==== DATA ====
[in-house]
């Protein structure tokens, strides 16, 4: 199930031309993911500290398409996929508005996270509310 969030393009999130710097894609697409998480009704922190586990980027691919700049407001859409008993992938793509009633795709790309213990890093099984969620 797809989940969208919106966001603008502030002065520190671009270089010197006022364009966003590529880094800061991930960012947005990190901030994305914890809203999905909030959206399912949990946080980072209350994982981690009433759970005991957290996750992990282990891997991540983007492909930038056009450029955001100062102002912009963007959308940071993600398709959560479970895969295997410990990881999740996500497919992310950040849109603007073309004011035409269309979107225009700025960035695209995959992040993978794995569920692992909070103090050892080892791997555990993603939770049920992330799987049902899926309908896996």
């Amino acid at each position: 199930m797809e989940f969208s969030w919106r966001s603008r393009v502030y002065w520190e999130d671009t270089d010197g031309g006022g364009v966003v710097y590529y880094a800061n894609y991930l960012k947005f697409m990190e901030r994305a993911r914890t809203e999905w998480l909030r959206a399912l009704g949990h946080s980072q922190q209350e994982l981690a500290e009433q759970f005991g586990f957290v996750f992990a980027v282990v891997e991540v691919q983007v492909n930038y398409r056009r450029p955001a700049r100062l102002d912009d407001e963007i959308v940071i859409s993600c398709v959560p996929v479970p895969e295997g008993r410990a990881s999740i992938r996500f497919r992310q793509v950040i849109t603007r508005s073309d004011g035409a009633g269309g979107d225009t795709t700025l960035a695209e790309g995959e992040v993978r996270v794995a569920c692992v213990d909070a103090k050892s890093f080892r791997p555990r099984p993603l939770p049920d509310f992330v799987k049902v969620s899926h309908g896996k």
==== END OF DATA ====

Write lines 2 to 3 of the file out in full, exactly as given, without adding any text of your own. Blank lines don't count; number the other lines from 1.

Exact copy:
């Protein structure tokens, strides 16, 4: 199930031309993911500290398409996929508005996270509310 969030393009999130710097894609697409998480009704922190586990980027691919700049407001859409008993992938793509009633795709790309213990890093099984969620 797809989940969208919106966001603008502030002065520190671009270089010197006022364009966003590529880094800061991930960012947005990190901030994305914890809203999905909030959206399912949990946080980072209350994982981690009433759970005991957290996750992990282990891997991540983007492909930038056009450029955001100062102002912009963007959308940071993600398709959560479970895969295997410990990881999740996500497919992310950040849109603007073309004011035409269309979107225009700025960035695209995959992040993978794995569920692992909070103090050892080892791997555990993603939770049920992330799987049902899926309908896996």
């Amino acid at each position: 199930m797809e989940f969208s969030w919106r966001s603008r393009v502030y002065w520190e999130d671009t270089d010197g031309g006022g364009v966003v710097y590529y880094a800061n894609y991930l960012k947005f697409m990190e901030r994305a993911r914890t809203e999905w998480l909030r959206a399912l009704g949990h946080s980072q922190q209350e994982l981690a500290e009433q759970f005991g586990f957290v996750f992990a980027v282990v891997e991540v691919q983007v492909n930038y398409r056009r450029p955001a700049r100062l102002d912009d407001e963007i959308v940071i859409s993600c398709v959560p996929v479970p895969e295997g008993r410990a990881s999740i992938r996500f497919r992310q793509v950040i849109t603007r508005s073309d004011g035409a009633g269309g979107d225009t795709t700025l960035a695209e790309g995959e992040v993978r996270v794995a569920c692992v213990d909070a103090k050892s890093f080892r791997p555990r099984p993603l939770p049920d509310f992330v799987k049902v969620s899926h309908g896996k």